Its report, entitled “In It Together: Why Less Inequality Benefits All” the OECD states that in most OECD countries income inequality reached record highs and remains at even higher levels in many emerging economies. According to its calculations, the richest ten percent of the population in the OECD now earn 9.6 times the income of the poorest ten percent. This is significantly up from 7:1 in the 1980s and 9:1 in the 2000s.

The OECD, a global watchdog, in fact, states that we have reached a tipping point as wealth is currently even more concentrated at the top than income, hence exacerbating the overall disadvantage of low-income households.

Through improved tax collection and better targeted public spending, governments hold the key to enhance the situation. However, the report claims that the effectiveness of redistribution mechanisms has weakened in many countries in recent decades.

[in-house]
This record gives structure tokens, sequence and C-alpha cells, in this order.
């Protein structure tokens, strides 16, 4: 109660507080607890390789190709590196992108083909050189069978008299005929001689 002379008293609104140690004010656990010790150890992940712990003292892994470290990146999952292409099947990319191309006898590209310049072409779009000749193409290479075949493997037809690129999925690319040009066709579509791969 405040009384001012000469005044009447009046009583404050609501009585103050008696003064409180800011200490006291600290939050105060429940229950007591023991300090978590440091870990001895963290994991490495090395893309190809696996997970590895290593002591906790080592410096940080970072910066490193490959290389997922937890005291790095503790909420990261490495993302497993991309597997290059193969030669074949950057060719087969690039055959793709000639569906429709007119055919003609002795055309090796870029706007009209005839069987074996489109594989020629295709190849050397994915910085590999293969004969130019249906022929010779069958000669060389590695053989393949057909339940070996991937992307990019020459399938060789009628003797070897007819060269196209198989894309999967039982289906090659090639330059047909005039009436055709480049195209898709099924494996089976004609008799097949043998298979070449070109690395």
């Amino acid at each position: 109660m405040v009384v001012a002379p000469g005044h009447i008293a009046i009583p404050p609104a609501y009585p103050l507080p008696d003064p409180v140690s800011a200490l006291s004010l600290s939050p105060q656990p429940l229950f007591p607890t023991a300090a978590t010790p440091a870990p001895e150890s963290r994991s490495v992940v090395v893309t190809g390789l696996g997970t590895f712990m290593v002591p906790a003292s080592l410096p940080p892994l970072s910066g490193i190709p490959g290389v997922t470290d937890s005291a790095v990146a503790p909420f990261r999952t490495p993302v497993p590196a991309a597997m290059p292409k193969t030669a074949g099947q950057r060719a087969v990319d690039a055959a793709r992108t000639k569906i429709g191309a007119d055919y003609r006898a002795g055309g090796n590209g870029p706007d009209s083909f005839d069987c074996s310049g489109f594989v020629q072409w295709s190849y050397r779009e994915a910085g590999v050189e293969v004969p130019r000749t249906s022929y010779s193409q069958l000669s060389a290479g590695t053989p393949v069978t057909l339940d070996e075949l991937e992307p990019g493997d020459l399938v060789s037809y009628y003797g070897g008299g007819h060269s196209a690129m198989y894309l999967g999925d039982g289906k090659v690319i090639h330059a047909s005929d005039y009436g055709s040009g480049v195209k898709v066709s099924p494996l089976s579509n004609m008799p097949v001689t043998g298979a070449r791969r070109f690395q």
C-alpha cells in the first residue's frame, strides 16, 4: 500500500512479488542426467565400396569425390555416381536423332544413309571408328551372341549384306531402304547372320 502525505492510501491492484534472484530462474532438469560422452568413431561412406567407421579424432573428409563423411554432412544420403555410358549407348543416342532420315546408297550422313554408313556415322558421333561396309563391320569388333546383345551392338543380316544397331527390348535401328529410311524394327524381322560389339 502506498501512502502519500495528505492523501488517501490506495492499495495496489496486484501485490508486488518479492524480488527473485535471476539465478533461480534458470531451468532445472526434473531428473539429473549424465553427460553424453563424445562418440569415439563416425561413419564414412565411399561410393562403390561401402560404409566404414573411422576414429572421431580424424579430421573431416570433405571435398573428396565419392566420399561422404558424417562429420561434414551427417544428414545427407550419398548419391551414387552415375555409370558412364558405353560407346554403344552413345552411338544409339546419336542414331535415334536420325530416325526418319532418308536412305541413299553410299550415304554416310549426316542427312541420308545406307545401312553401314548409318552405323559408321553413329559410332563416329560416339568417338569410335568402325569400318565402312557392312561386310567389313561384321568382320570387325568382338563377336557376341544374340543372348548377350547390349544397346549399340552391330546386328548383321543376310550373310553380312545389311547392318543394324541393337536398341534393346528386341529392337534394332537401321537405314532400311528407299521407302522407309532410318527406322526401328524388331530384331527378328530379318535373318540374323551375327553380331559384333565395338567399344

Recent research conducted by Grant Thornton also showed that gender equality in Indonesia is a major issue. Reportedly, the proportion of business leadership positions held by women in Indonesia has fallen below the global average (22 percent), hitting a new record low of 20 percent (from 41 percent in 2014) which is also below its neighbouring countries Thailand (27 percent), Singapore (23 percent), and Malaysia (22 percent). According to the report parenthood, other family obligations or pressures, insufficient structures for women, and gender bias are the perceived barriers for women to advance into senior management position in Indonesia.

Johanna Gani, Managing Partner at Grant Thornton Indonesia, said that the culture in Indonesia is strongly influenced by hierarchy and patriarchal societies, which prevent women from reaching the upper echelons of the business world.